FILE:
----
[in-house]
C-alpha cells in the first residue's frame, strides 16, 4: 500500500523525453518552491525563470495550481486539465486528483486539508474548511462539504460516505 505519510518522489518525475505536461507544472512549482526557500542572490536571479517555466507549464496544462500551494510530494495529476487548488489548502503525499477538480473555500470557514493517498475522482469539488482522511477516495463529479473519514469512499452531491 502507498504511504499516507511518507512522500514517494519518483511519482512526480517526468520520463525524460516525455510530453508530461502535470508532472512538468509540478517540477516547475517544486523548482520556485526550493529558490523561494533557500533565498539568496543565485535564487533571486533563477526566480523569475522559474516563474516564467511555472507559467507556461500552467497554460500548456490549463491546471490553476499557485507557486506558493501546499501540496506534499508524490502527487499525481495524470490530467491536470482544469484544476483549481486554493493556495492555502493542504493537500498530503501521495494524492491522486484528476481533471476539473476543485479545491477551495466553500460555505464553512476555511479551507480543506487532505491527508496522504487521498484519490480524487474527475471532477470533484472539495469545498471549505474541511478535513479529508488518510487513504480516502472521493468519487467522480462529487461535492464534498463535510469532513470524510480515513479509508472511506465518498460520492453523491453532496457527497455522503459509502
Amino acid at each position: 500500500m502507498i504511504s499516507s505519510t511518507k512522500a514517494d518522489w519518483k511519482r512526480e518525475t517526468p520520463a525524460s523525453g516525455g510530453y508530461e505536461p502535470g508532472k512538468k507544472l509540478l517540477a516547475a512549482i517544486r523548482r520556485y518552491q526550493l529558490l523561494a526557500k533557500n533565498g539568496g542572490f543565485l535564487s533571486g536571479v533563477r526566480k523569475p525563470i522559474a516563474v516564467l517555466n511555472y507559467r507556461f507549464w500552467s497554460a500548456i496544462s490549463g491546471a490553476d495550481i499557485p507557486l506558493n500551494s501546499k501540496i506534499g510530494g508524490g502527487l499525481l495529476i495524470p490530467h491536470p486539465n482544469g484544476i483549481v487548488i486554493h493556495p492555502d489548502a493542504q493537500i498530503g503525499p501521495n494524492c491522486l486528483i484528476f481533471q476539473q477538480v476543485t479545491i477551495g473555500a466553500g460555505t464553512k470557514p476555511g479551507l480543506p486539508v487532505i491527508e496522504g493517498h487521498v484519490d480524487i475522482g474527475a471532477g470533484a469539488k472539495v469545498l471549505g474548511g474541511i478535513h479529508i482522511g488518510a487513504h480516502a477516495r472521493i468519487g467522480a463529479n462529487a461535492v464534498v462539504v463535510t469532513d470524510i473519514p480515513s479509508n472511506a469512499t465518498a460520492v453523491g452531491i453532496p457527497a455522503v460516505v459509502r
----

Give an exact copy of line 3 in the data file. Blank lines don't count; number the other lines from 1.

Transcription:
Amino acid at each position: 500500500m502507498i504511504s499516507s505519510t511518507k512522500a514517494d518522489w519518483k511519482r512526480e518525475t517526468p520520463a525524460s523525453g516525455g510530453y508530461e505536461p502535470g508532472k512538468k507544472l509540478l517540477a516547475a512549482i517544486r523548482r520556485y518552491q526550493l529558490l523561494a526557500k533557500n533565498g539568496g542572490f543565485l535564487s533571486g536571479v533563477r526566480k523569475p525563470i522559474a516563474v516564467l517555466n511555472y507559467r507556461f507549464w500552467s497554460a500548456i496544462s490549463g491546471a490553476d495550481i499557485p507557486l506558493n500551494s501546499k501540496i506534499g510530494g508524490g502527487l499525481l495529476i495524470p490530467h491536470p486539465n482544469g484544476i483549481v487548488i486554493h493556495p492555502d489548502a493542504q493537500i498530503g503525499p501521495n494524492c491522486l486528483i484528476f481533471q476539473q477538480v476543485t479545491i477551495g473555500a466553500g460555505t464553512k470557514p476555511g479551507l480543506p486539508v487532505i491527508e496522504g493517498h487521498v484519490d480524487i475522482g474527475a471532477g470533484a469539488k472539495v469545498l471549505g474548511g474541511i478535513h479529508i482522511g488518510a487513504h480516502a477516495r472521493i468519487g467522480a463529479n462529487a461535492v464534498v462539504v463535510t469532513d470524510i473519514p480515513s479509508n472511506a469512499t465518498a460520492v453523491g452531491i453532496p457527497a455522503v460516505v459509502r